IndiGo reports fourth straight quarterly loss at ₹620.14 crore
The airline’s net losses, however, narrowed to ₹620.14 crore during the December quarter, as compared to a loss of ₹1,194.83 crore in the September quarter. IndiGo had reported a profit of ₹495.97 crore during the December quarter of the previous year.
During the December quarter, IndiGo’s revenue fell by 50.2% to ₹5,142.78 crore. A Bloomberg survey of six brokerages had expected the company to report a loss of ₹334.20 crore on a revenue of ₹5,028.20 crore.
The airline’s expenses fell by 41% to ₹5,765.90 crore during the December quarter. Expenses however exceeded revenue during the period.
(Passenger) demand fell during the second half of December, due to the news of the spread of a new variant of coronavirus (from UK), though it bounced back during the second week of January, said the airline’s chief executive Rono Dutta, during a post result analyst call.
“Clearly we want aircraft utilization to be higher. We are confident that revenue will increase with capacity (increment). But, we are not getting an eight week booking period,” Dutta said, indicating that most passengers are still booking close to their travel dates, which is contributing to lower fares.
Dutta said that he hoped to operate at 100% of pre-covid domestic capacity by April, and 100% of pre-covid international capacity by December 2021.
Revenue from business and corporate travelers, which constituted for about 22% of IndiGo’s topline, and subsequently fell as low as 8% during the pandemic, is expected to settle down to 15%-16% of revenue in the coming months, Dutta added.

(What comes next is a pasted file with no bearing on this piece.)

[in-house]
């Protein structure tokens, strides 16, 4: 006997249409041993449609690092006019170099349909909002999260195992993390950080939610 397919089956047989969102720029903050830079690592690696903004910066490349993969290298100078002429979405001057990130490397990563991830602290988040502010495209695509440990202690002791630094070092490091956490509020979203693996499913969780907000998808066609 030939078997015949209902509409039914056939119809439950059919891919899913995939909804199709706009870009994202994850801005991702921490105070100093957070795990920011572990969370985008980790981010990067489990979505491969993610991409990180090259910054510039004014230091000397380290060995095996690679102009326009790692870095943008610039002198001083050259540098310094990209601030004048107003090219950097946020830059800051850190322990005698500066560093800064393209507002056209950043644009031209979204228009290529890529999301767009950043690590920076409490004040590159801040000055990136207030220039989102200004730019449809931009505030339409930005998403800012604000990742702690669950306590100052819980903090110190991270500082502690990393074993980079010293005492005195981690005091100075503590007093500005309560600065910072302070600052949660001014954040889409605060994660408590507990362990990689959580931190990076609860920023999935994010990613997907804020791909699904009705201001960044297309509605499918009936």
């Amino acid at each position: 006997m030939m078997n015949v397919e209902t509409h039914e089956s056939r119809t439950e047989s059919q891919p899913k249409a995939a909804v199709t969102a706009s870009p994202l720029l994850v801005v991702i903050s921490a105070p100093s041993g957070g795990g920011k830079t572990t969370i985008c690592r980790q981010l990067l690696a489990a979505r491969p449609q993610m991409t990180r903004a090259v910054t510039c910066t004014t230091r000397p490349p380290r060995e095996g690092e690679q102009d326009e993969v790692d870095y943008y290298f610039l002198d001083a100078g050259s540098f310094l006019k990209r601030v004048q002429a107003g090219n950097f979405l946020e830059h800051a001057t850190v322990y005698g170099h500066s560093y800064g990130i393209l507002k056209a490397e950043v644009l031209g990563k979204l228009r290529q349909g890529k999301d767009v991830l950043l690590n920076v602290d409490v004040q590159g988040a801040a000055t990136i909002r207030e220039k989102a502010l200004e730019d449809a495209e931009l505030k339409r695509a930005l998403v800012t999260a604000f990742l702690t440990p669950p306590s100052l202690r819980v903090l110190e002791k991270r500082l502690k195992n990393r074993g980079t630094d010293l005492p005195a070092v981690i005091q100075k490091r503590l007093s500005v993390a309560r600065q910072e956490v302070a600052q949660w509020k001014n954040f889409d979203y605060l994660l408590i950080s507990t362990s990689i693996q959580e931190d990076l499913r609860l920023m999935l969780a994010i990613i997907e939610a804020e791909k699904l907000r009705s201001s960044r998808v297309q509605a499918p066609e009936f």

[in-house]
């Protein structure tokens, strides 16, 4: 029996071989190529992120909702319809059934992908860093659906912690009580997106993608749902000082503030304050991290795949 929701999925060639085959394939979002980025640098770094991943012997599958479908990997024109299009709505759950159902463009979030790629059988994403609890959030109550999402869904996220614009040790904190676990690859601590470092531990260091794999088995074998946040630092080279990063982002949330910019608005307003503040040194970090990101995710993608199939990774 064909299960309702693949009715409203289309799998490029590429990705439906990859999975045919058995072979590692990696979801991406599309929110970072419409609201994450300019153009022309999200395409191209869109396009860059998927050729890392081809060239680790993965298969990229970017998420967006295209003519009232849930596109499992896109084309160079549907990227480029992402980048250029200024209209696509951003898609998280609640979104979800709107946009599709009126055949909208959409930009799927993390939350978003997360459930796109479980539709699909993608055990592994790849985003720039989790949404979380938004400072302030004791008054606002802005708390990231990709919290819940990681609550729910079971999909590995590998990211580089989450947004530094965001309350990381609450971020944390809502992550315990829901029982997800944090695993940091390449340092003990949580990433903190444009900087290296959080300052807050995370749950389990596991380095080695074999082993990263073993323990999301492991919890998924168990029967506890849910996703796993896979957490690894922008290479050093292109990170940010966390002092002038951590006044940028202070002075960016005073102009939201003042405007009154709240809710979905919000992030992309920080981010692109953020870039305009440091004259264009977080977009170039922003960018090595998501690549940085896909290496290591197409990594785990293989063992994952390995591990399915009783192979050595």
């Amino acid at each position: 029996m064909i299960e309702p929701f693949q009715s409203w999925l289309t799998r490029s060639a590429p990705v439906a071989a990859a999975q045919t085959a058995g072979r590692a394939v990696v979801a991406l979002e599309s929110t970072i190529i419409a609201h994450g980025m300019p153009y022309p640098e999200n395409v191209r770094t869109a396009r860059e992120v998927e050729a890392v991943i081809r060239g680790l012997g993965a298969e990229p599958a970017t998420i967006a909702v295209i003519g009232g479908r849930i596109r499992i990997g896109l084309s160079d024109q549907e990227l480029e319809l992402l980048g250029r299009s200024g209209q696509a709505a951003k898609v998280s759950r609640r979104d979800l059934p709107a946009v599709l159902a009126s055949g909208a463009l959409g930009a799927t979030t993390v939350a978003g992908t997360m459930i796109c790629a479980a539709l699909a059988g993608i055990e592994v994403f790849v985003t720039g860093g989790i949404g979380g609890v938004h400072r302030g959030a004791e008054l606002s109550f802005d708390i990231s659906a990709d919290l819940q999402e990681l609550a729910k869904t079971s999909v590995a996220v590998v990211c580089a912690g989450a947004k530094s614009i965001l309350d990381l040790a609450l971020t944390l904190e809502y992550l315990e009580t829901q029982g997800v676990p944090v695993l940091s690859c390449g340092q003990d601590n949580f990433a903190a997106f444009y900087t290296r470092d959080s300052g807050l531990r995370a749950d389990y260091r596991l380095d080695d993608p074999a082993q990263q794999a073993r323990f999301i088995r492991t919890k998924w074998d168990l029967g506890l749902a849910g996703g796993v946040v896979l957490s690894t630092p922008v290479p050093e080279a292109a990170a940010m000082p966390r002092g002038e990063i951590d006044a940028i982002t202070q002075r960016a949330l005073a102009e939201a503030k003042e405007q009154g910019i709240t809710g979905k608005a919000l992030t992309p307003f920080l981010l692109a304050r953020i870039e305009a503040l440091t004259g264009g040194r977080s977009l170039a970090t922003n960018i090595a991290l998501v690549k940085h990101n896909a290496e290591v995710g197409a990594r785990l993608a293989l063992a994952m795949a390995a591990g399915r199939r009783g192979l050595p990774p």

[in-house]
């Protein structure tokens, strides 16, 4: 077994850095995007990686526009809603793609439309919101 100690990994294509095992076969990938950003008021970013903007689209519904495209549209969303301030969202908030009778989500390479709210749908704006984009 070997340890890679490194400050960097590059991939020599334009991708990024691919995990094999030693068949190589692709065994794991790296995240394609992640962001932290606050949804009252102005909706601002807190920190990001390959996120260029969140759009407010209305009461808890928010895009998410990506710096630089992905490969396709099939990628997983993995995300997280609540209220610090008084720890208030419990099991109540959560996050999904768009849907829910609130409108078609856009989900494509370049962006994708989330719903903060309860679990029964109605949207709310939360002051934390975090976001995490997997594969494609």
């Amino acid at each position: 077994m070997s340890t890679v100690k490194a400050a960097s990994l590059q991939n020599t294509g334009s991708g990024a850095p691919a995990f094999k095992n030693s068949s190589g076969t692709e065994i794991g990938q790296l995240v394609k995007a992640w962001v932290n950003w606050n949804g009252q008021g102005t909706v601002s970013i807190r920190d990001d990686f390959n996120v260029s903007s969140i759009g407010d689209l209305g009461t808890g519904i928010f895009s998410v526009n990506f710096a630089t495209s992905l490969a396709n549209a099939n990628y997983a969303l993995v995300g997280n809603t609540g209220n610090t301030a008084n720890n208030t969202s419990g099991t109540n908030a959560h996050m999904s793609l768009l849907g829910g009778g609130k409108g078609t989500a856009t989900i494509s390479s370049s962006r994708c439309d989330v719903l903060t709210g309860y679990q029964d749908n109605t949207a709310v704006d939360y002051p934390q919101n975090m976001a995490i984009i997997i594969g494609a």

As things stand, Indian airlines are currently allowed to operate 80% of their pre-covid capacity. IndiGo operated at 70% of its pre-covid capacity during the December quarter, which included about 60% of domestic capacity and 28% of international capacity, as compared to the same period of the previous year. On the international front, flights to countries under bilateral air bubble agreement are allowed to operate.
“Our strategy is simple. Get domestic up 100% capacity as soon as possible. There is lots of room for growth in tier two and three cities. Places like Srinagar, Patna, Varanasi, and Chandigarh (among others) are doing well,” Dutta said.
“On the international front…open up international gradually in a measured way. Hold revenue flat while adding capacity, then gradually see a rise in revenue. We are confident in being on the right track,” Dutta said adding that he expects international flights to neighbouring countries like Sri Lanka, Bangladesh and Saudi Arabia to open up in the next six to eight weeks.
During the December quarter, IndiGo has managed to bring down its daily cash burn to ₹15 crore, from ₹25 crore during the September quarter. The airline also saw its cargo revenue increase by 38.5% during the December quarter, on an annual basis, chief financial officer Aditya Pande said.
“There are several financing options (before us). The ongoing deliveries of neo aircraft (A320neo/A321neo) in FY 22 will bring further liquidity,” Pande said adding that IndiGo will not raise funds through qualified institutional placement (QIP) route.
IndiGo is one of the pioneers of sale and lease back (SLB) transactions in Indian aviation industry, a feat which has helped the airline report profit consistently during its earlier years.
A sale and leaseback is a transaction in which the owner sells the aircraft, and then takes it back on lease from the buyer. This kind of deal typically removes the aircraft, and its associated debt, from the carrier’s balance sheet.
At the end of the December quarter, IndiGo had ₹18,365.3 crore cash, including free cash of ₹10,920.7 crore. The total debt of the airline stood at ₹27,726.10 crore during the same period.